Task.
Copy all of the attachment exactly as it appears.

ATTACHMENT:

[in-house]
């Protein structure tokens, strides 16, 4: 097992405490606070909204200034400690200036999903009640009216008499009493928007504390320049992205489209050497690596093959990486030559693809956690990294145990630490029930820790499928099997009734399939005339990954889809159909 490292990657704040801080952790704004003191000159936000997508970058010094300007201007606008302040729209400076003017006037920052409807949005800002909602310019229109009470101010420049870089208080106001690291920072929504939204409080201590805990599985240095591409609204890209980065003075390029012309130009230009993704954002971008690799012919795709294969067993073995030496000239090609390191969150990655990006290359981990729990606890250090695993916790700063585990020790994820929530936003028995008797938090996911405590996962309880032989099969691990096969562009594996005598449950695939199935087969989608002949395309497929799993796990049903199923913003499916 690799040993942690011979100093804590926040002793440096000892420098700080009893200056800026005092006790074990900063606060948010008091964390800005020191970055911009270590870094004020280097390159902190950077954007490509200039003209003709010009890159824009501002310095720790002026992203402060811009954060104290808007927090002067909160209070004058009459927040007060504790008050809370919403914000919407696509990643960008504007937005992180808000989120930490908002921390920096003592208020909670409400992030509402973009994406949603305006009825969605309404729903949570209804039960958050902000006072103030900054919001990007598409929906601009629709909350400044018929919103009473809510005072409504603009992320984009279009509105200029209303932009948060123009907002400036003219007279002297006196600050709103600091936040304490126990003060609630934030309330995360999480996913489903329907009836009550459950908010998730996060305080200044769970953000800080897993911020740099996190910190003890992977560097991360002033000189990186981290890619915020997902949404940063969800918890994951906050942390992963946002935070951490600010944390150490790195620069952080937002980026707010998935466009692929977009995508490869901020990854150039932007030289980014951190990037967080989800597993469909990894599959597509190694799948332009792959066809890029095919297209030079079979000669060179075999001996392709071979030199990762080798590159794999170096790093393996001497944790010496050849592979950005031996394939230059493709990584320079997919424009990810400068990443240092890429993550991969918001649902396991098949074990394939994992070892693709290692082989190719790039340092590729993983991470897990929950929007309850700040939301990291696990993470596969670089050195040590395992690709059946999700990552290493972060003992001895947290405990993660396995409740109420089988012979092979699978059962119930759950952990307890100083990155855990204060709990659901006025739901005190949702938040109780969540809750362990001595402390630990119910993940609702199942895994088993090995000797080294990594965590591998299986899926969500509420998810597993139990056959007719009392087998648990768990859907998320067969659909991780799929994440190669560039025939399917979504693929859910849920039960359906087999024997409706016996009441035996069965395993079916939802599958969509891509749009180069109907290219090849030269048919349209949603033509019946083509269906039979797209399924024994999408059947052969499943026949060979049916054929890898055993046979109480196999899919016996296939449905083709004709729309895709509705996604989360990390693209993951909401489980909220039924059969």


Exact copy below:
[in-house]
């Protein structure tokens, strides 16, 4: 097992405490606070909204200034400690200036999903009640009216008499009493928007504390320049992205489209050497690596093959990486030559693809956690990294145990630490029930820790499928099997009734399939005339990954889809159909 490292990657704040801080952790704004003191000159936000997508970058010094300007201007606008302040729209400076003017006037920052409807949005800002909602310019229109009470101010420049870089208080106001690291920072929504939204409080201590805990599985240095591409609204890209980065003075390029012309130009230009993704954002971008690799012919795709294969067993073995030496000239090609390191969150990655990006290359981990729990606890250090695993916790700063585990020790994820929530936003028995008797938090996911405590996962309880032989099969691990096969562009594996005598449950695939199935087969989608002949395309497929799993796990049903199923913003499916 690799040993942690011979100093804590926040002793440096000892420098700080009893200056800026005092006790074990900063606060948010008091964390800005020191970055911009270590870094004020280097390159902190950077954007490509200039003209003709010009890159824009501002310095720790002026992203402060811009954060104290808007927090002067909160209070004058009459927040007060504790008050809370919403914000919407696509990643960008504007937005992180808000989120930490908002921390920096003592208020909670409400992030509402973009994406949603305006009825969605309404729903949570209804039960958050902000006072103030900054919001990007598409929906601009629709909350400044018929919103009473809510005072409504603009992320984009279009509105200029209303932009948060123009907002400036003219007279002297006196600050709103600091936040304490126990003060609630934030309330995360999480996913489903329907009836009550459950908010998730996060305080200044769970953000800080897993911020740099996190910190003890992977560097991360002033000189990186981290890619915020997902949404940063969800918890994951906050942390992963946002935070951490600010944390150490790195620069952080937002980026707010998935466009692929977009995508490869901020990854150039932007030289980014951190990037967080989800597993469909990894599959597509190694799948332009792959066809890029095919297209030079079979000669060179075999001996392709071979030199990762080798590159794999170096790093393996001497944790010496050849592979950005031996394939230059493709990584320079997919424009990810400068990443240092890429993550991969918001649902396991098949074990394939994992070892693709290692082989190719790039340092590729993983991470897990929950929007309850700040939301990291696990993470596969670089050195040590395992690709059946999700990552290493972060003992001895947290405990993660396995409740109420089988012979092979699978059962119930759950952990307890100083990155855990204060709990659901006025739901005190949702938040109780969540809750362990001595402390630990119910993940609702199942895994088993090995000797080294990594965590591998299986899926969500509420998810597993139990056959007719009392087998648990768990859907998320067969659909991780799929994440190669560039025939399917979504693929859910849920039960359906087999024997409706016996009441035996069965395993079916939802599958969509891509749009180069109907290219090849030269048919349209949603033509019946083509269906039979797209399924024994999408059947052969499943026949060979049916054929890898055993046979109480196999899919016996296939449905083709004709729309895709509705996604989360990390693209993951909401489980909220039924059969």